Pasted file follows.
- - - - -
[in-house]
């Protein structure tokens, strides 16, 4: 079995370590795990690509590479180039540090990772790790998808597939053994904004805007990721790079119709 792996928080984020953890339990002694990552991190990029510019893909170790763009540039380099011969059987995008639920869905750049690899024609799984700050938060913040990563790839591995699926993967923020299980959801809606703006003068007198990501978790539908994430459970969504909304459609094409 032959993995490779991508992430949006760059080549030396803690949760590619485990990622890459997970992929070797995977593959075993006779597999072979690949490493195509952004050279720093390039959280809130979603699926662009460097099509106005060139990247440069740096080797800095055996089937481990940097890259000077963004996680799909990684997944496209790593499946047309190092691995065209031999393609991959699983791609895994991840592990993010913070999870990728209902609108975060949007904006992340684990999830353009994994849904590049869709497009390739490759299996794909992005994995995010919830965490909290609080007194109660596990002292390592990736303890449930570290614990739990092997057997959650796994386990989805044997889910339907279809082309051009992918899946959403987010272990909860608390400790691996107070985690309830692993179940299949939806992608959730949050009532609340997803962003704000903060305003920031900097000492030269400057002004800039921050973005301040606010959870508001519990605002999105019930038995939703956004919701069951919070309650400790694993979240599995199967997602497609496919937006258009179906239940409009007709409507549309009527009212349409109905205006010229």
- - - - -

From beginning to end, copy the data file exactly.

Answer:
[in-house]
């Protein structure tokens, strides 16, 4: 079995370590795990690509590479180039540090990772790790998808597939053994904004805007990721790079119709 792996928080984020953890339990002694990552991190990029510019893909170790763009540039380099011969059987995008639920869905750049690899024609799984700050938060913040990563790839591995699926993967923020299980959801809606703006003068007198990501978790539908994430459970969504909304459609094409 032959993995490779991508992430949006760059080549030396803690949760590619485990990622890459997970992929070797995977593959075993006779597999072979690949490493195509952004050279720093390039959280809130979603699926662009460097099509106005060139990247440069740096080797800095055996089937481990940097890259000077963004996680799909990684997944496209790593499946047309190092691995065209031999393609991959699983791609895994991840592990993010913070999870990728209902609108975060949007904006992340684990999830353009994994849904590049869709497009390739490759299996794909992005994995995010919830965490909290609080007194109660596990002292390592990736303890449930570290614990739990092997057997959650796994386990989805044997889910339907279809082309051009992918899946959403987010272990909860608390400790691996107070985690309830692993179940299949939806992608959730949050009532609340997803962003704000903060305003920031900097000492030269400057002004800039921050973005301040606010959870508001519990605002999105019930038995939703956004919701069951919070309650400790694993979240599995199967997602497609496919937006258009179906239940409009007709409507549309009527009212349409109905205006010229």